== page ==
3.3. Mass Spectra

With the assistance of direct infusion electrospray ionization mass spectrometry technique, mass spectra and information such as molecular weight and mass fragment were obtained. Possible cleavage and metabolites mechanisms are proposed as Figure 3 for mitragynine and Figure 4 for 7-hydroxymitragynine. As indicated by the mass spectrum parameters in method development, the transition 174.3 is the major fragment of protonated mitragynine compound under instrument conditions stated in Table 1 and Table 2.

As illustrated in Figure 3, protonated mitragynine with m/z 399.5 has fragment of m/z 174.3, 226.1 and 238.2. Figure 4 demonstrated the major fragment of protonated 7-hydroxymitragynine m/z 415.5 is m/z 190.2.

3.4. Method Validation

The analytical figures of merit were assessed and presented in Table 3. Linearity in terms of slope and R- squared value was determined. Sensitivity including LOD and LOQ, intraday precision and interday precision were calculated as well. Limit of detection down to 0.0123 ng/mL for mitragynine and 0.0691 ng/mL for 7-hydroxymitragynine were achieved. The LOD values show that the established method is very sensitive for trace amount analysis.

Figure 2. Extracted chromatograms of mitragynine and 7-hydroxymotragyninewith 0.1% formic acid and acetonitrile as mobile phases.

Table 1. Optimized MS/MS operating conditions for mitragynine and 7-hydroxymigragynine obtained from tandem mass spectrometry.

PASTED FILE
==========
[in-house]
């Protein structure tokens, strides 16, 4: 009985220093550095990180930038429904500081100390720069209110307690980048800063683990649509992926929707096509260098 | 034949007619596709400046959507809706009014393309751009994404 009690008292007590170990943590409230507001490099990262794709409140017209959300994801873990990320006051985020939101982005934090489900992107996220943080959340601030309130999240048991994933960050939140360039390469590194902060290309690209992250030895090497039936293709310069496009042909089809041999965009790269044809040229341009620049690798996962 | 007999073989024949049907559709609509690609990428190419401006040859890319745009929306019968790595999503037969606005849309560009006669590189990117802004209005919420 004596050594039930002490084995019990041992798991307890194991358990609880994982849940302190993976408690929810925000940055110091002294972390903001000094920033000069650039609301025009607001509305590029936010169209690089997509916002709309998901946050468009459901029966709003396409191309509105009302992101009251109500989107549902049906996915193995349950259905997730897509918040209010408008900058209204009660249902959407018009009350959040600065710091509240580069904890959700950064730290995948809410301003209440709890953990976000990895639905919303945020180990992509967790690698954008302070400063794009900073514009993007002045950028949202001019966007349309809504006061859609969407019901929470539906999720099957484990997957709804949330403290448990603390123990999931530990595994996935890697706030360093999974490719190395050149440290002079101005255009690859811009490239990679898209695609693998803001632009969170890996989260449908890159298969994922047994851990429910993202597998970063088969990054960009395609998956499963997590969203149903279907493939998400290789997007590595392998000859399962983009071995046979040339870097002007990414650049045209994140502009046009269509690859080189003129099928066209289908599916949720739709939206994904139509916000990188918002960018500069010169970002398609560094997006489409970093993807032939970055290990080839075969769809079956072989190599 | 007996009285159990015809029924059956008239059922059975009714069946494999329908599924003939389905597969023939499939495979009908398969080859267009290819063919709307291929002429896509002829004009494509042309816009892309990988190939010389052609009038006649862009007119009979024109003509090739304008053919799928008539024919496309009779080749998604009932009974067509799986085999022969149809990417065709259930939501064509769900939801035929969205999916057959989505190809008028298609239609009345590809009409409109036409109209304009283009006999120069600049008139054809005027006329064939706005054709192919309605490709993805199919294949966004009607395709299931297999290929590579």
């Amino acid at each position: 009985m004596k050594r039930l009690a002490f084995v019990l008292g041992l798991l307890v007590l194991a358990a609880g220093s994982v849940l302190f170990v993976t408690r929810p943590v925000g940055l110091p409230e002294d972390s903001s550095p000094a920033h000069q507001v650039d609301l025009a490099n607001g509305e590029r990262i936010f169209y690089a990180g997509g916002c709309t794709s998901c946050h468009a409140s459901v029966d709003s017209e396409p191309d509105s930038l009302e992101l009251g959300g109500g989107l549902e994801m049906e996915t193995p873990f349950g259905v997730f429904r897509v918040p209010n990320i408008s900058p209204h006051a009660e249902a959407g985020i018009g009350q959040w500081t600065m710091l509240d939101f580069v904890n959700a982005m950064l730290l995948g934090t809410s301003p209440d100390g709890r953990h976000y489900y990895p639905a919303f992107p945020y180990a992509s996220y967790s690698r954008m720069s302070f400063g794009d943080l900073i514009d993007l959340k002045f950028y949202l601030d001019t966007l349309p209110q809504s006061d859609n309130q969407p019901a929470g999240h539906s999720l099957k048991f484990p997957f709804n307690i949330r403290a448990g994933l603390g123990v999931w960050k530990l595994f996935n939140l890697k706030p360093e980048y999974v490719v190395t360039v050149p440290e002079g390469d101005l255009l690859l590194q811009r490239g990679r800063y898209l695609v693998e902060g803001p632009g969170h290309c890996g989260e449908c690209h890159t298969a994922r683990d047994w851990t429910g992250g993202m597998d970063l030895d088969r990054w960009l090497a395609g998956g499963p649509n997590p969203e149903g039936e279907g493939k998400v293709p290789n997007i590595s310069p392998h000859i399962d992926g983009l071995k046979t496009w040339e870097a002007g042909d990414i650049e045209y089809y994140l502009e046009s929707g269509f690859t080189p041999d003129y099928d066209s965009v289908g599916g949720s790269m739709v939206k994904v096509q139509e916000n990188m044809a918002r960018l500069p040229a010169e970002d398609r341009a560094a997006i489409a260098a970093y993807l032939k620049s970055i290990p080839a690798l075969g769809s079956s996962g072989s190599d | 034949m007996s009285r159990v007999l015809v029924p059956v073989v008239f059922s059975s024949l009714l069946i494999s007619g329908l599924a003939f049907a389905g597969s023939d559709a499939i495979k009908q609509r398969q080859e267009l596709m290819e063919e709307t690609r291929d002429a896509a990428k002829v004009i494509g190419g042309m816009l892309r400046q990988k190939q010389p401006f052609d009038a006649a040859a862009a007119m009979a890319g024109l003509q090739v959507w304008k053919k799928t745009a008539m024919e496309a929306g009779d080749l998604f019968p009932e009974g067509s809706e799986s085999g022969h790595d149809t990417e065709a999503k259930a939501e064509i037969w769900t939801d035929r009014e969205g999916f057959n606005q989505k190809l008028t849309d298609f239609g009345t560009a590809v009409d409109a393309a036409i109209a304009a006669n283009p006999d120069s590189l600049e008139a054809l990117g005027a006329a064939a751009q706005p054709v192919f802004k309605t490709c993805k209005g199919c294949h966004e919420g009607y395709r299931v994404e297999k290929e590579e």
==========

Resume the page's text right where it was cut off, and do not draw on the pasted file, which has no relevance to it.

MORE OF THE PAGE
Figure 3. Mass fragmentation patterns of mitragynine.

Table 2. Multiple reaction monitoring (MRM) parameters of mitragynine and 7-hydroxymitragynine (analytes) and mitra- gynine-D3 and 7-hydroxymitragynine-D3 (internal standards).

Table 3. Analytical figures of merit of LC-MS/MS results.

Figure 4. fragmentation patterns of 7-hydroxymitragy- nine.

4. Concluding Remarks

In this study, a specific detection and identification method by direct infusion electrospray ionization mass spectrometry has been developed for analysis of mitragynine and 7-hydroxymitragynine. The method demonstrates a rapid and precise route for the detection and identification in pharmaceutical and biomedical applications. This approach provides capability of mass spectrum and mass fragments information, which facilitates the pharmacokinetic study of mitragynine and 7-hydroxymitragynine compounds.

Conflicts of Interest

The authors declare no conflicts of interest.